Moyer's debut is a success, though not on scoreboard


In terms of time and distance, the plane ride from Rochester, N.Y., to Baltimore wasn't long for Jamie Moyer. But in baseball time and distance, Moyer came a long way yesterday.

Moyer pitched from a major-league mound for the first time in two years, getting the start in the Orioles' 3-1 loss to the Cleveland Indians. And though he was denied his first win in nearly three years, Moyer proclaimed his start a limited success.

"Other than the first inning, I thought it went OK," Moyer said. "They hit the ball, and the defense made some big plays. I liked the way I threw. I started feeling more comfortable as the game went along."

The first inning proved Moyer's downfall, as the Indians, on two singles to left, a bunt single and a ground out, put two runs on the Camden Yards scoreboard.

Thanks to a nonexistent offense, Moyer, who did not allow another run the rest of his 7 1/3 -inning stint, was tagged with the loss.

"Things started to fall in place and I felt after the first inning that I started getting ahead of hitters," said Moyer. "They didn't hit the ball that hard, but they didn't need to hit the ball that hard in the first inning. I could have helped myself, but it was a tough game to lose."

Catcher Jeff Tackett said: "Jamie Moyer pitched a great game today. That first inning, I don't think they hit the ball hard. A seeing-eye single, a bunt for a base hit and Albert Belle hit his [single] off the end [of the bat]. He had command of all four pitches and he threw them all for strikes. He works fast, too, and anytime you do that, you've always got your infielders behind you. He just needs to do what he did today. If he keeps doing that, he'll be fine.

Moyer, a left-hander whose career record spanning four years with the Chicago Cubs, Texas Rangers and St. Louis Cardinals was 34-54, , was signed to a minor-league contract in the off-season and made a strong bid to make the parent club in spring training.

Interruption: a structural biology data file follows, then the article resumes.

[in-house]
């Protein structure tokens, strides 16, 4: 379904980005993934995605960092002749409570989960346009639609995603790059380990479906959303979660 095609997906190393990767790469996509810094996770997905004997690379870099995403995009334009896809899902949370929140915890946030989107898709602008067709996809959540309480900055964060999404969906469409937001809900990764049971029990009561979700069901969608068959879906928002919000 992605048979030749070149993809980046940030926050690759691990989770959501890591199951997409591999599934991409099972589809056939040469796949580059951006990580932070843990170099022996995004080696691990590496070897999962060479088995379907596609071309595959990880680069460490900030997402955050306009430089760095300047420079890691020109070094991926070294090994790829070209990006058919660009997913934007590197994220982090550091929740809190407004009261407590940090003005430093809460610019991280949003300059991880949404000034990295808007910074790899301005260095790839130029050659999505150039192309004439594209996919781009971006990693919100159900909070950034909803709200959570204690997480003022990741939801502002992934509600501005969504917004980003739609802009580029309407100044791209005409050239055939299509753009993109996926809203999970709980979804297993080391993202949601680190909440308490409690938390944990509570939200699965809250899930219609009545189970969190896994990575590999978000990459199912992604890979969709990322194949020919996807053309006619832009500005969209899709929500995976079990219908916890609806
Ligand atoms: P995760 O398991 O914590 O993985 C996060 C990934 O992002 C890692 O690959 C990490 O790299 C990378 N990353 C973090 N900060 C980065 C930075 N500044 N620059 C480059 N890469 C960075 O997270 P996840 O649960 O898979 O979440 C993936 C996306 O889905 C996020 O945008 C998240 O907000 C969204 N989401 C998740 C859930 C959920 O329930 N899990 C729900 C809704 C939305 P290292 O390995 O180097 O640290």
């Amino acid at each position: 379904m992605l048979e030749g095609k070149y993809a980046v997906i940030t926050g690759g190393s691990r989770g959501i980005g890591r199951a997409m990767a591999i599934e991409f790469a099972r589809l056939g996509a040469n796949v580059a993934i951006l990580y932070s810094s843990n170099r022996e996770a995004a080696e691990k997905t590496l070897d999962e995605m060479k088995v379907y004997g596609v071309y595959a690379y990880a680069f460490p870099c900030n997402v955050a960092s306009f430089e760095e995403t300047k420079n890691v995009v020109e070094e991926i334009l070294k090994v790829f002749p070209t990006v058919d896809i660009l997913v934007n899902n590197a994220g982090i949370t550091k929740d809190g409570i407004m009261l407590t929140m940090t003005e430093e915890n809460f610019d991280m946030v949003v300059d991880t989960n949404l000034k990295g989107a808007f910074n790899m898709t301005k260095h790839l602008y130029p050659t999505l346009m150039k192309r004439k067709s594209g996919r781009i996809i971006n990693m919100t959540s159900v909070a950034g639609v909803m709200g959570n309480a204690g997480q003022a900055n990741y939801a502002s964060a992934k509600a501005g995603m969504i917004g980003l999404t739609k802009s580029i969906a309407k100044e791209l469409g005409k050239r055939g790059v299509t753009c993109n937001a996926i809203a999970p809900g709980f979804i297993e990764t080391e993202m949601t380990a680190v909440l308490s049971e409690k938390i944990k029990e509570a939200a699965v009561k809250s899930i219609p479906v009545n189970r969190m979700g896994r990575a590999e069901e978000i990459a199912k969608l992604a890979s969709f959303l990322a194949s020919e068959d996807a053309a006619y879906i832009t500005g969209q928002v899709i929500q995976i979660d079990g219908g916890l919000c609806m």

However, Moyer was assigned to Triple-A Rochester with the understanding that if he pitched well, he might be called up.

"We tell guys when we send them out to do the job and they'll get a shot," Orioles manager Johnny Oates said. "We did the same thing with [Jack] Voigt."

Moyer's 6-0 record and 1.67 ERA -- the best marks in the International League -- made the initial case for the call-up, but Orioles starter Arthur Rhodes' knee injury last week sealed the deal.

"I happened to be doing well, but there are other guys down there doing well, too," said Moyer. "I wasn't sitting in Rochester saying I expected to come. That's not my decision. My decision is to go out and hopefully keep the club in the game."

From his manager's standpoint, Moyer accomplished his mission, though Oates wouldn't commit to him beyond the immediate need.

Oates, who coached Moyer for two years in Chicago, said: "That's what you get from Jamie. He's a control-type pitcher. He gave up some hits [10], but nothing was really hit hard. He depends a lot on his defense. He kept us in the ballgame and gave us a chance to win."

Moyer had to wait by the phone Wednesday night to see if the Orioles would need his services, with the threat of a rainout possibly backing up the rotation.

But, given the result and his goal, the wait seemed worth it for Moyer.

"If you have a couple of days to think about it, you can drive yourself bonkers trying to figure everything out," he said. "I'm happy with any situation. I like to pitch and that's what it comes down to."

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